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Aman Narain on Standard Chartered's Custom-Built Internet and Mobile Bank

Global Head of Online and Mobile Banking Aman Narain scored a hit in 30 countries with Standard Chartered's custom-built Internet and mobile bank.

For someone who lived in four countries before moving to Singapore, Aman Narain's resume has an unusual consistency -- he's worked for the same employer, Standard Chartered, since joining the bank right out of college. Narain started in corporate banking, worked in investor and public relations, and then rotated through strategy and mergers and acquisitions.

In 2007 Narain joined Standard Chartered's management leadership team in support of Jan Verplancke, the bank's CIO since 2004. Not only would Verplancke's experience in consumer products at Levi Strauss and Dell prove useful at the bank, it also had a significant influence on his protege.

In 2008 Narain was elevated to global head of online and mobile banking. At the time, he relates, the bank's Internet presence lacked the capabilities of competitors, there were serious stability challenges in supporting multiple platforms, and projects frequently were over budget and missed deadlines. "Everything that could be broken was broken," Narain says.

For starters, the online banking team needed an infusion of leadership and a morale boost. "We inherited a program with a reputational problem within the organization, and nobody wanted to work with the program," Narain explains. "It was where you went if your career wasn't going anywhere -- which is ironic when you consider what was happening on the outside with the Internet."

Rather than an IT specialist, the role required someone with Narain's functional breadth. "I'm not a technologist, but I've always been passionate about the application of technology," he says. "Most technology problems that you face are not necessarily technology problems as much as people problems. It's about morale, making decisions, discipline and execution -- having the right people instead of just a bunch of senior people, and having those people being passionate about what they do."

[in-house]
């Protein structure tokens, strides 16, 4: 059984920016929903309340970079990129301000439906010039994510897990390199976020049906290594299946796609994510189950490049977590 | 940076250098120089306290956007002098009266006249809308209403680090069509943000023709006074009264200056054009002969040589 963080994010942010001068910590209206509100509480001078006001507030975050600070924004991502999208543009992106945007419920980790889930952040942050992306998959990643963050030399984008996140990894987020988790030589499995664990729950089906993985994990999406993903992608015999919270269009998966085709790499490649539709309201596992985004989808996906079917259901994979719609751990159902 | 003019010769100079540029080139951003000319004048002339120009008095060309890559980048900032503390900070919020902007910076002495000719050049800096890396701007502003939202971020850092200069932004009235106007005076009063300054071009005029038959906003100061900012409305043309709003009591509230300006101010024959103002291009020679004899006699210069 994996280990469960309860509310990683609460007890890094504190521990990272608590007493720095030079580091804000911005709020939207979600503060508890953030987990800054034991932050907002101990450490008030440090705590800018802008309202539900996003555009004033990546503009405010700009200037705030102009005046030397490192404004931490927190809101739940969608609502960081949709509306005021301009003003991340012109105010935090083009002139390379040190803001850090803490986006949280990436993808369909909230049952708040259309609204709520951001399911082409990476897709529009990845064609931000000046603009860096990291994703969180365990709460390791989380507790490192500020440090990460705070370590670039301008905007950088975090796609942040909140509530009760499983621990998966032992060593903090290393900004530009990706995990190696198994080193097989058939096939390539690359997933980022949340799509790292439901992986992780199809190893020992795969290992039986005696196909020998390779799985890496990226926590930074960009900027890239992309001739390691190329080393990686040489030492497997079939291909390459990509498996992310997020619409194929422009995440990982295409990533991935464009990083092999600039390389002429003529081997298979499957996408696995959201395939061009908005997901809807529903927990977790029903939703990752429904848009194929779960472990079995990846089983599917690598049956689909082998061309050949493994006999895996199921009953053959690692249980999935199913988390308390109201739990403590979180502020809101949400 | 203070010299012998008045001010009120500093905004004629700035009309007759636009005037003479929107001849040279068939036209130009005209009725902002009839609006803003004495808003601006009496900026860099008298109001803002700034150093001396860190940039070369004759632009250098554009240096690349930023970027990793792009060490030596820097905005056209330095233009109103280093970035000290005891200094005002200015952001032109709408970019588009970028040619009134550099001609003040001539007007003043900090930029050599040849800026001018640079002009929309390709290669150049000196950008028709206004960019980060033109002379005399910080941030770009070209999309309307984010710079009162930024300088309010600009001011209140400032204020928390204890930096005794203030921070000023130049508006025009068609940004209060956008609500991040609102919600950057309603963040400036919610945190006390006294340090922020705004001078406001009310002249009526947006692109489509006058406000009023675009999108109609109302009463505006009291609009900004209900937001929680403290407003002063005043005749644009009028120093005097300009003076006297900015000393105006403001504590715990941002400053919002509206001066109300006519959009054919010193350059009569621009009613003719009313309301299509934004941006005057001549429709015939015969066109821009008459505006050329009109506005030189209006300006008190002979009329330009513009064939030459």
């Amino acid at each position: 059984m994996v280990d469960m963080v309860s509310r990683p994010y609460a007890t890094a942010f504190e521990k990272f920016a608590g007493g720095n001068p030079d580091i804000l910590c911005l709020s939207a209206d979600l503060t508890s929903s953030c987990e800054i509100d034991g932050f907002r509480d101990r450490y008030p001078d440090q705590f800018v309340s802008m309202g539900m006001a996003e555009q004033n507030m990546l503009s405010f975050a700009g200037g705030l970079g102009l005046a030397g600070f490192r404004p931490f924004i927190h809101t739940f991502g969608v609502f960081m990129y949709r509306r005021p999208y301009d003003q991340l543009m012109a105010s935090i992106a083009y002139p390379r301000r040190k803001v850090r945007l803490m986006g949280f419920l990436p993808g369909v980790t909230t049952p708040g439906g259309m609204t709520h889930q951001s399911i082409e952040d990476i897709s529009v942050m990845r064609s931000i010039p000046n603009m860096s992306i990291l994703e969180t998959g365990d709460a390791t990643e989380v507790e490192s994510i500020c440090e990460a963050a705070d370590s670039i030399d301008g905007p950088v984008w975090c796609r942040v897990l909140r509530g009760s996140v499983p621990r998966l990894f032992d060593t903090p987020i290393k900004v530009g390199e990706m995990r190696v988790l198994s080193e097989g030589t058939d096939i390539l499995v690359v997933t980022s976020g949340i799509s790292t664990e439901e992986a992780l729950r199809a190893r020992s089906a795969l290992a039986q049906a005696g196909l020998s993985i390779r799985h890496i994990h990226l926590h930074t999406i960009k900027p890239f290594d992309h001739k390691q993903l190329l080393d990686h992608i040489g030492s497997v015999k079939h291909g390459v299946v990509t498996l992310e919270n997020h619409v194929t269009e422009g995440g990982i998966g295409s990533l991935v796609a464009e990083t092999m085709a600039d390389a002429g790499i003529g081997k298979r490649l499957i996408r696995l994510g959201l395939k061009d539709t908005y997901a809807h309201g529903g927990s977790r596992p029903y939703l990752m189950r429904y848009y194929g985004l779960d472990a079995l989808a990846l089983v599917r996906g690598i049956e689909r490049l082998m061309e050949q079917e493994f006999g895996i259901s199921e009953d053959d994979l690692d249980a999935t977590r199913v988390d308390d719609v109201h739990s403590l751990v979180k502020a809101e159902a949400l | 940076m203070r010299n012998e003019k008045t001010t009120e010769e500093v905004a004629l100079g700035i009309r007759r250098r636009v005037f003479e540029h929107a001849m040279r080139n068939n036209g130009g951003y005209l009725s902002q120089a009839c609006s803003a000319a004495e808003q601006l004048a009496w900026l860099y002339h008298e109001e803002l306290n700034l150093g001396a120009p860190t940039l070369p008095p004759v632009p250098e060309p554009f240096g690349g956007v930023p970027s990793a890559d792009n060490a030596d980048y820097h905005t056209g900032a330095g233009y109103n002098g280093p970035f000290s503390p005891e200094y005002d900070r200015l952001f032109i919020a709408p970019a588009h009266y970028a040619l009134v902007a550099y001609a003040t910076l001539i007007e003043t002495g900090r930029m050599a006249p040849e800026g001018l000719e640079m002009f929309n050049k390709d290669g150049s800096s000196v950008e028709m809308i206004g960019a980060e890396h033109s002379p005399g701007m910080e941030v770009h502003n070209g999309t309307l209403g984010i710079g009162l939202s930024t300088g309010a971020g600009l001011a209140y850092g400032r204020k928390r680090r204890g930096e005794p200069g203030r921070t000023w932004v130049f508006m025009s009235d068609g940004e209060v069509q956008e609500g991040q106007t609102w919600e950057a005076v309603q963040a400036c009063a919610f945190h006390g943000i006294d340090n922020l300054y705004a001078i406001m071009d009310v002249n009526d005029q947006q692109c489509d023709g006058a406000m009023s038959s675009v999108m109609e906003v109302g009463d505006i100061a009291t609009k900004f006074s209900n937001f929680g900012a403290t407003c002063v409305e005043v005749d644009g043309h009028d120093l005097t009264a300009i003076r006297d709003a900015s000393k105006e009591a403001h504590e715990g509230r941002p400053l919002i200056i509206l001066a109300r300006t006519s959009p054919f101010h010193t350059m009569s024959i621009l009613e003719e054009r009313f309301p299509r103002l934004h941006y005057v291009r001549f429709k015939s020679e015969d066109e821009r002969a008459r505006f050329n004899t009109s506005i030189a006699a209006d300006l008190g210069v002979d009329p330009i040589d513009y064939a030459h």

As part of instilling passion in his team members, Narain takes care to put their work into the context of the bank's broader mission. For Standard Chartered, the importance of the Internet channel is driven in part by necessity, according to Narain. Because of international regulatory constraints that favor incumbent domestic banks, Standard Chartered frequently runs up against statutory limits to the growth of its branch banking network, he says. "Internet banking and mobile banking break those limits," Narain adds.

To confer a sense of accomplishment, Narain says, he got things rolling with small, manageable projects. "We probably over-celebrated our initial successes," he acknowledges.

Standing Out In the Crowd

From there, the loftier vision of a world-class Internet bank came into view. Internet banking and mobile banking, Narain asserts, reshape the playing field, making it possible for a low-footprint bank to compete with a branch-bank specialist, no matter how ubiquitous. But to succeed in Internet banking and mobile banking, Narain contends, you have to stand apart. And the path to success calls for world-class excellence, with usability on par with that of the leading consumer goods and services companies. "We looked for inspiration from Nike, Adidas and Facebook," notes Narain.

According to Narain, the Standard Chartered online and mobile banking solution -- Breeze -- was developed and built in-house using San Jose, Calif.-based Adobe's Flash Platform technologies: AIR 2.5, Flash Builder and the Flex framework. Using these technologies, Narain's team was able to use a single development platform to create rich-media banking services available across Android, iOS and Samsung mobile devices, as well as through a standard Internet browser, he explains. The Flash Platform also allowed Standard Chartered to reuse code, lowering time to market and reducing the necessary investment, Narain reports.